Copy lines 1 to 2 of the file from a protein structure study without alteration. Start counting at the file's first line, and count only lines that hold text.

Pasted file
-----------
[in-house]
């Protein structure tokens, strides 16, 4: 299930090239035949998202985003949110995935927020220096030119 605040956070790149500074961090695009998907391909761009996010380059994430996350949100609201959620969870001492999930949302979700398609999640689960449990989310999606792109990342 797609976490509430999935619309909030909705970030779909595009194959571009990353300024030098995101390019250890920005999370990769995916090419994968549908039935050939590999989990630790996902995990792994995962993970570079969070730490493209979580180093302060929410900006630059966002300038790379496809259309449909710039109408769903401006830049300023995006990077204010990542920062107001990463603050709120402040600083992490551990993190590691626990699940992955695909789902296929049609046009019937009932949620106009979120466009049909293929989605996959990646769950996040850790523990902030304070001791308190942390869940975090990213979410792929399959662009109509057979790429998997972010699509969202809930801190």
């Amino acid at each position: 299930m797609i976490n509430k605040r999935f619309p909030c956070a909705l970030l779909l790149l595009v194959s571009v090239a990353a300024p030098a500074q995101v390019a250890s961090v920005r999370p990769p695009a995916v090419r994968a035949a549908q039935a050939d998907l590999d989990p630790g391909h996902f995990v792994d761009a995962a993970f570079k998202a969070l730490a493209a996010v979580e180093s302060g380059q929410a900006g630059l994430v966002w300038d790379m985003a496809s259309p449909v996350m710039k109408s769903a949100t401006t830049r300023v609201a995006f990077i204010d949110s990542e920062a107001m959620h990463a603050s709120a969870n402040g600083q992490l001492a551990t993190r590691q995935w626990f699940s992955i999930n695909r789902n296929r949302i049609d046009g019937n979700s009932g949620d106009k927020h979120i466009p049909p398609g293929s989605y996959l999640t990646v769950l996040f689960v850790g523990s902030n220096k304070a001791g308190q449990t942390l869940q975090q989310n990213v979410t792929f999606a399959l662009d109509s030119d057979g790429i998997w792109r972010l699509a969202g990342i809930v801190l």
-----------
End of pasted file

[in-house]
């Protein structure tokens, strides 16, 4: 299930090239035949998202985003949110995935927020220096030119 605040956070790149500074961090695009998907391909761009996010380059994430996350949100609201959620969870001492999930949302979700398609999640689960449990989310999606792109990342 797609976490509430999935619309909030909705970030779909595009194959571009990353300024030098995101390019250890920005999370990769995916090419994968549908039935050939590999989990630790996902995990792994995962993970570079969070730490493209979580180093302060929410900006630059966002300038790379496809259309449909710039109408769903401006830049300023995006990077204010990542920062107001990463603050709120402040600083992490551990993190590691626990699940992955695909789902296929049609046009019937009932949620106009979120466009049909293929989605996959990646769950996040850790523990902030304070001791308190942390869940975090990213979410792929399959662009109509057979790429998997972010699509969202809930801190």